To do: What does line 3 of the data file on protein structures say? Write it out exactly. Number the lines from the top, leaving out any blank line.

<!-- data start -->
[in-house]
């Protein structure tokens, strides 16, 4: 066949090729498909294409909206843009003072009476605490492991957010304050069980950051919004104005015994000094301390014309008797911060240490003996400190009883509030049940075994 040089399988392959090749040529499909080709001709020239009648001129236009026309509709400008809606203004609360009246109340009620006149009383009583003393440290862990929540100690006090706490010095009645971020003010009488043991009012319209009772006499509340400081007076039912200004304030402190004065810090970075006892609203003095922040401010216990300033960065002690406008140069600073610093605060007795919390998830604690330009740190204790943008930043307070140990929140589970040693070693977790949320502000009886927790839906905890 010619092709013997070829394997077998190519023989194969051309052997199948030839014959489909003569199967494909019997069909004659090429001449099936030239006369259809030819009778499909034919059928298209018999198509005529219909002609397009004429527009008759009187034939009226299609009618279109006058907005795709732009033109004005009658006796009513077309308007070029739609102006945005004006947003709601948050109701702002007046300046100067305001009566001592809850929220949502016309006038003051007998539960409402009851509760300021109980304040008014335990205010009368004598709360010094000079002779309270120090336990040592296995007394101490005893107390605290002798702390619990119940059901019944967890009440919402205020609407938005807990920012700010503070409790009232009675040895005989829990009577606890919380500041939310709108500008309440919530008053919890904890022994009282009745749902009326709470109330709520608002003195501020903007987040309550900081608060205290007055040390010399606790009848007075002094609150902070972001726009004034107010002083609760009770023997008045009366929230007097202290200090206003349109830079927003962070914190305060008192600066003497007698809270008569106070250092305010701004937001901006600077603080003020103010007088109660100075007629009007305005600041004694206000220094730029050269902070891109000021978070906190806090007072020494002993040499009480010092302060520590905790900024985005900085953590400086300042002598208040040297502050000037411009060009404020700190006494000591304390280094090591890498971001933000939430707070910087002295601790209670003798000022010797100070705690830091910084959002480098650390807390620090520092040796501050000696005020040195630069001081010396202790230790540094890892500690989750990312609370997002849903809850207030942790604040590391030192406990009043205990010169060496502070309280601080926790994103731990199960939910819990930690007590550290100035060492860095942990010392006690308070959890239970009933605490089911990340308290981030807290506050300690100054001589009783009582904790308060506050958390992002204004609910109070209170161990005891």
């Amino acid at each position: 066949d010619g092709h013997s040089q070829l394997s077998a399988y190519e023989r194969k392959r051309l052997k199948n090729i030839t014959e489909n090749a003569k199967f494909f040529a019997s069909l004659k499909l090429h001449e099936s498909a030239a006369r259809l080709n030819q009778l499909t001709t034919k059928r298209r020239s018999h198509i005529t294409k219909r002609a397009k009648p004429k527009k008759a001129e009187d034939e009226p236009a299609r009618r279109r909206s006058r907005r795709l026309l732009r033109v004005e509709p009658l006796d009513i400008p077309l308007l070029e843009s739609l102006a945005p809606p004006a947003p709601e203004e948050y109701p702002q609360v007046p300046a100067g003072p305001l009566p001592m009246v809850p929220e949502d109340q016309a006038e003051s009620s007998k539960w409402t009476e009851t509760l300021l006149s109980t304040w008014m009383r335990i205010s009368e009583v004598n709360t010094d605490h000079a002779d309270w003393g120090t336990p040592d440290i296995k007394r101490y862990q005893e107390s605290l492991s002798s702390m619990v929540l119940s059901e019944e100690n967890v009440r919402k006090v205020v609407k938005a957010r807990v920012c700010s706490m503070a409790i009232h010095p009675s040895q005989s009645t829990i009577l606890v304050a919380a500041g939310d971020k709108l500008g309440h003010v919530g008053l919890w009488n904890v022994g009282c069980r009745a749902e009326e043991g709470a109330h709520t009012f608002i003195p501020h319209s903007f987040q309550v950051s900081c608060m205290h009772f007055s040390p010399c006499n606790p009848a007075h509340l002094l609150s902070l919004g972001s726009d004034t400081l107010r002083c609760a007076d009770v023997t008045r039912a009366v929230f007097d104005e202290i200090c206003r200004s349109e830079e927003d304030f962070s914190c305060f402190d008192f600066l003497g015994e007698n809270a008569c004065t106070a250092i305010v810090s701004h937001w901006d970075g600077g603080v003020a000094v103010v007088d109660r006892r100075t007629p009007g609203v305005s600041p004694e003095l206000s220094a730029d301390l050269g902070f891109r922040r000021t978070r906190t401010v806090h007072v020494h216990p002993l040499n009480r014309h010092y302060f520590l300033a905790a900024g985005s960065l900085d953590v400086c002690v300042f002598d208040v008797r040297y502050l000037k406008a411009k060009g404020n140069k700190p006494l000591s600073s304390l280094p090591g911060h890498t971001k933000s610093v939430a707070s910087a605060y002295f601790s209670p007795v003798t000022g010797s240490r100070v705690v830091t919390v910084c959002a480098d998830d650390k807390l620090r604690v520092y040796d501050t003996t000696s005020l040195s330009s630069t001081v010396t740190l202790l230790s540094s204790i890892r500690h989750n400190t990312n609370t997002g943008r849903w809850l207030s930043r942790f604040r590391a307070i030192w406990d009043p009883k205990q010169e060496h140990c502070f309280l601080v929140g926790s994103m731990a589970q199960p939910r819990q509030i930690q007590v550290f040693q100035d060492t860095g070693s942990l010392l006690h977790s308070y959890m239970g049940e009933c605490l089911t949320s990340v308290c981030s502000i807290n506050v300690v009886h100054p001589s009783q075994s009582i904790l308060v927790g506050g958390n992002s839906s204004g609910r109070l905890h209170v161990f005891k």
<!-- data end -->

């Amino acid at each position: 066949d010619g092709h013997s040089q070829l394997s077998a399988y190519e023989r194969k392959r051309l052997k199948n090729i030839t014959e489909n090749a003569k199967f494909f040529a019997s069909l004659k499909l090429h001449e099936s498909a030239a006369r259809l080709n030819q009778l499909t001709t034919k059928r298209r020239s018999h198509i005529t294409k219909r002609a397009k009648p004429k527009k008759a001129e009187d034939e009226p236009a299609r009618r279109r909206s006058r907005r795709l026309l732009r033109v004005e509709p009658l006796d009513i400008p077309l308007l070029e843009s739609l102006a945005p809606p004006a947003p709601e203004e948050y109701p702002q609360v007046p300046a100067g003072p305001l009566p001592m009246v809850p929220e949502d109340q016309a006038e003051s009620s007998k539960w409402t009476e009851t509760l300021l006149s109980t304040w008014m009383r335990i205010s009368e009583v004598n709360t010094d605490h000079a002779d309270w003393g120090t336990p040592d440290i296995k007394r101490y862990q005893e107390s605290l492991s002798s702390m619990v929540l119940s059901e019944e100690n967890v009440r919402k006090v205020v609407k938005a957010r807990v920012c700010s706490m503070a409790i009232h010095p009675s040895q005989s009645t829990i009577l606890v304050a919380a500041g939310d971020k709108l500008g309440h003010v919530g008053l919890w009488n904890v022994g009282c069980r009745a749902e009326e043991g709470a109330h709520t009012f608002i003195p501020h319209s903007f987040q309550v950051s900081c608060m205290h009772f007055s040390p010399c006499n606790p009848a007075h509340l002094l609150s902070l919004g972001s726009d004034t400081l107010r002083c609760a007076d009770v023997t008045r039912a009366v929230f007097d104005e202290i200090c206003r200004s349109e830079e927003d304030f962070s914190c305060f402190d008192f600066l003497g015994e007698n809270a008569c004065t106070a250092i305010v810090s701004h937001w901006d970075g600077g603080v003020a000094v103010v007088d109660r006892r100075t007629p009007g609203v305005s600041p004694e003095l206000s220094a730029d301390l050269g902070f891109r922040r000021t978070r906190t401010v806090h007072v020494h216990p002993l040499n009480r014309h010092y302060f520590l300033a905790a900024g985005s960065l900085d953590v400086c002690v300042f002598d208040v008797r040297y502050l000037k406008a411009k060009g404020n140069k700190p006494l000591s600073s304390l280094p090591g911060h890498t971001k933000s610093v939430a707070s910087a605060y002295f601790s209670p007795v003798t000022g010797s240490r100070v705690v830091t919390v910084c959002a480098d998830d650390k807390l620090r604690v520092y040796d501050t003996t000696s005020l040195s330009s630069t001081v010396t740190l202790l230790s540094s204790i890892r500690h989750n400190t990312n609370t997002g943008r849903w809850l207030s930043r942790f604040r590391a307070i030192w406990d009043p009883k205990q010169e060496h140990c502070f309280l601080v929140g926790s994103m731990a589970q199960p939910r819990q509030i930690q007590v550290f040693q100035d060492t860095g070693s942990l010392l006690h977790s308070y959890m239970g049940e009933c605490l089911t949320s990340v308290c981030s502000i807290n506050v300690v009886h100054p001589s009783q075994s009582i904790l308060v927790g506050g958390n992002s839906s204004g609910r109070l905890h209170v161990f005891k």